Benefits include the opportunity to sleep, eat and pray together in a new medium-security detention wing under construction. Currently prisoners are held in maximum-security individual cells, where communal activities are limited.
"I believe that having more incentives will make our interrogation much more successful," Army Maj. Gen. Geoffrey Miller said in an interview late Thursday.
"Medium-security is a recognition of cooperation and adherence to the rules," Miller said. "It gives them hope. Hope is of enormous importance."
Whether the United States plans to bring more detainees to Guantanamo, Miller would not say. But as the 52-year-old general begins his two-year tour here, work continues to expand the detention compound.
Seized by the United States in the Spanish-American War and held under a 1903 lease from Cuba, Guantanamo is a 45-square-mile area near Cuba's eastern tip.
The United States leased the land for 2,000 gold coins a year, now valued at $4,085. Washington pays that amount every year, but Fidel Castro's government refuses to cash the checks.
The first detainees arrived in January. Not quite a year later, more than 600 detainees from 43 countries are being held here. Not all of them were taken from the battlefields of Afghanistan. Six current detainees were brought over from Bosnia.
None of the detainees has been formally charged or had access to lawyers or courts. The U.S. government argues it has the right to hold the men as enemy combatants while officials interrogate them and consider the next step.
That designation means that the men are neither under a civilian indictment — meaning they'd have access to counsel — or prisoners of war, who could not be interrogated and would have to be released at the end of hostilities.
A federal court heard arguments this week in a lawsuit brought by detainees families that wants court hearings on the detentions.
None of the detainees has been allowed to see his family. But a handful of Afghan and Pakistani detainees have been sent home after being cleared of terrorist suspicions.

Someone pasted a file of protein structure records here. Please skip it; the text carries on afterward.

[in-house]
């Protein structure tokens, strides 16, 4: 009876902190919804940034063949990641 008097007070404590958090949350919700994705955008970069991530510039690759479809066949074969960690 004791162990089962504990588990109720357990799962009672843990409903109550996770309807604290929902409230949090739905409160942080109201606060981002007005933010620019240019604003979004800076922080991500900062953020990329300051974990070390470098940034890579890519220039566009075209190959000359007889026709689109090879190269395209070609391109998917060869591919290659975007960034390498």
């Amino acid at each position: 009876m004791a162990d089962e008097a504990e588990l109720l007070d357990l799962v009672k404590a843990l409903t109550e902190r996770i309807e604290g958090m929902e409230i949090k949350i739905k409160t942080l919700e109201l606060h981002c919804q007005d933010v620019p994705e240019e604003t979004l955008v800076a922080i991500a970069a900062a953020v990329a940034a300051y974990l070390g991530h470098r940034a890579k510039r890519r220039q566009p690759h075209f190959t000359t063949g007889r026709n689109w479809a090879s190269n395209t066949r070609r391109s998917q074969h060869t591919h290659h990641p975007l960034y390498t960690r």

Miller would not qualify how well the interrogations have gone so far, but he said interrogators are getting better at their job and the information they gather is still important.
"It takes patience to be able to gain information of an intelligence value," Miller said in his first interview with journalists since assuming the command Nov. 4.
He takes over responsibility for a camp with 816 individual cells and plenty of free space. The military has not specified why it needs the extra cells, though U.S. troops could take more captives as they continue anti-terrorism efforts and the government considers war with Iraq.
On Wednesday, the military gave journalists a first glimpse inside Camp Delta, though they were not allowed to see detainees or take photographs.
During the Muslim holy month of Ramadan, which was ending Friday, all but a handful of detainees have been fasting during the daylight hours, so the military fed them once before sunup, and immediately when the sun sets. For the end of the fast, the detainees were to be given imported baklava, a Middle Eastern sweet.
Guantanamo is Miller's 24th deployment and follows an assignment in Seoul, South Korea. He has focused his career in artillery and infantry, though even after a few hundred parachute jumps, he could always do one more.
"I go through Camp Delta every day. I walk through each cell block, to ensure that with a leader's presence there things go better," he said. "(The detainees) know who I am. I'm probably the only guy with two stars who walks through the camp."